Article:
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Digital public services: Does cost per transaction matter?

With the increasing pressure on public sector organisations to cut spending, it’s no surprise that one of the main drivers behind the digital by default initiative is cost-savings.

Public sector organisations often measure the cost of providing their service in terms of “transactions” – each individual interaction between the service user and the service provider. For example, let’s say someone calls their local council to find out how to apply for a service they need. The staff member points them to the appropriate online form, and the call ends – that’s one transaction.

And these transactions – over the phone, face-to-face, or by post – can be expensive, which is what makes digital services so attractive. In the example above, pointing the user to an online form avoids the need for them to come into the council office and fill it out in person, which means a cheaper transaction and (in theory) money saved.

Cost Comparison by Channel

But is this “cost per transaction” approach really showing the whole picture?

Suppose the user above fills out the form online and discovers halfway through that they’re missing some information. They ring up the council office again for assistance (another transaction), are pointed to a different department (another transaction) and are asked to fill out a different form to get the information they need. Once they’ve submitted the original form, they call up a few days later to check the progress.

By the time the user has accomplished their initial goal, they’ve completed 6 individual transactions with various departments. To the individual departments, everything looks fine – online forms were completed in favour of paper ones. But in reality these transactions add up, meaning the overall cost to satisfy the user’s need is quite high.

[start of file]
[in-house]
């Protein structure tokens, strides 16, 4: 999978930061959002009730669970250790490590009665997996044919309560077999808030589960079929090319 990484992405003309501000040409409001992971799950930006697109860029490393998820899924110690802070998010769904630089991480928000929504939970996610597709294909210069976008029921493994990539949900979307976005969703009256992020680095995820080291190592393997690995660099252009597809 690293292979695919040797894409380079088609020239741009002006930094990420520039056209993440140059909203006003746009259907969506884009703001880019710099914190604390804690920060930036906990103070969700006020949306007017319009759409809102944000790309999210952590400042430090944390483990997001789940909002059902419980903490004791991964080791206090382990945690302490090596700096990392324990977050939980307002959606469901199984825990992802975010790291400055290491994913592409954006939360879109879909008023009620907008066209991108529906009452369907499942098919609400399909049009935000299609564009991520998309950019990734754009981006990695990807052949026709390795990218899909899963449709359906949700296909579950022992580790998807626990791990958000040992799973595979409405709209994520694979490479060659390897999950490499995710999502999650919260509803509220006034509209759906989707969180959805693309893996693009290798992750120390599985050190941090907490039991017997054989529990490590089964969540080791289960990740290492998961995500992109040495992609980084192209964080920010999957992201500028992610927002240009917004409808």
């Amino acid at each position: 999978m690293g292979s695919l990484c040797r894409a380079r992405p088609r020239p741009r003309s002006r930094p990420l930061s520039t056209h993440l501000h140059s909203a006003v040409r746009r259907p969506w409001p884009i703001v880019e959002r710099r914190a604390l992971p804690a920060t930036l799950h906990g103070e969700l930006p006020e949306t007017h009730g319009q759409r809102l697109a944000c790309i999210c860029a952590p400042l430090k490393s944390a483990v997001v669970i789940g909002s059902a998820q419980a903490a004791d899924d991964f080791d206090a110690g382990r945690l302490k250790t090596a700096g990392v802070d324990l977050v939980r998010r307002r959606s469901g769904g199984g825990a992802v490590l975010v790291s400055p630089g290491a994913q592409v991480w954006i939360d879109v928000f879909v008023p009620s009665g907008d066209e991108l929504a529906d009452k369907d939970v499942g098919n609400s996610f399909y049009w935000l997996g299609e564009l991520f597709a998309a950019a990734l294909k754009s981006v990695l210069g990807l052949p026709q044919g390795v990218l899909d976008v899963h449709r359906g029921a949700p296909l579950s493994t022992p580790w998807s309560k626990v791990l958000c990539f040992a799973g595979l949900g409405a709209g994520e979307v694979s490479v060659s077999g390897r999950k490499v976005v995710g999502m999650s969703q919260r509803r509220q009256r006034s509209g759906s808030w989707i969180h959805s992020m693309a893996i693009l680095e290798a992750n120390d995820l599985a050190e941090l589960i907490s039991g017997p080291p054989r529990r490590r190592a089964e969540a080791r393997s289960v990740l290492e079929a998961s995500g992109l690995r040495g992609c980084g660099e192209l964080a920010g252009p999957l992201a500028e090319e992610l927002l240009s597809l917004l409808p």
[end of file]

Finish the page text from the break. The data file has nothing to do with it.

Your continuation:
This is an example of failure demand – increased interactions resulting from a failure to meet the user’s actual need the first time around. This is costly not only to the service provider, but also to the user in terms of time and effort.

To find out more about how service providers are measuring these costs, we conducted a survey of public sector professionals from a range of departments.

How do service providers measure cost?Our research revealed that more than half (54%) of service providers measure cost based on individual transactions, rather than completed tasks (e.g. a form fully processed or a query resolved). And only 29% of our respondents said they considered the cost to the user when evaluating changes to their service.

So how can service providers take cost to the user into account, to reduce failure demand?

1. Know your users.
The first step is understanding exactly what people are trying to accomplish when using your service, and what obstacles they’ll face getting there. You’ll likely find that most of your users fit into three or four different types, or personas. Consider how the people in these personas will interact with your online services and try to anticipate their needs.

2. Keep it simple.
Make sure instructions are clear and the path that users need to follow is straightforward. Think in terms of the end goal the user is trying to achieve, how you can guide them through from beginning to end. By helping users understand right away what they’ll need to do to complete their task, you can reduce the likelihood that they’ll need to call or come in.

3. Make it personal.
Use what you know about each person to proactively make them aware of other services and information that might be useful – before they need to call. For example, simple payment / renewal reminders sent via email or SMS can reduce late payments and the need for future follow-ups.
Designing services to reduce cost to the user not only delivers a better experience, but will ultimately cut costs for the service provider as well. Implemented correctly, digital is a great way to do this, allowing for simple, personalised self-service through more cost-effective channels.

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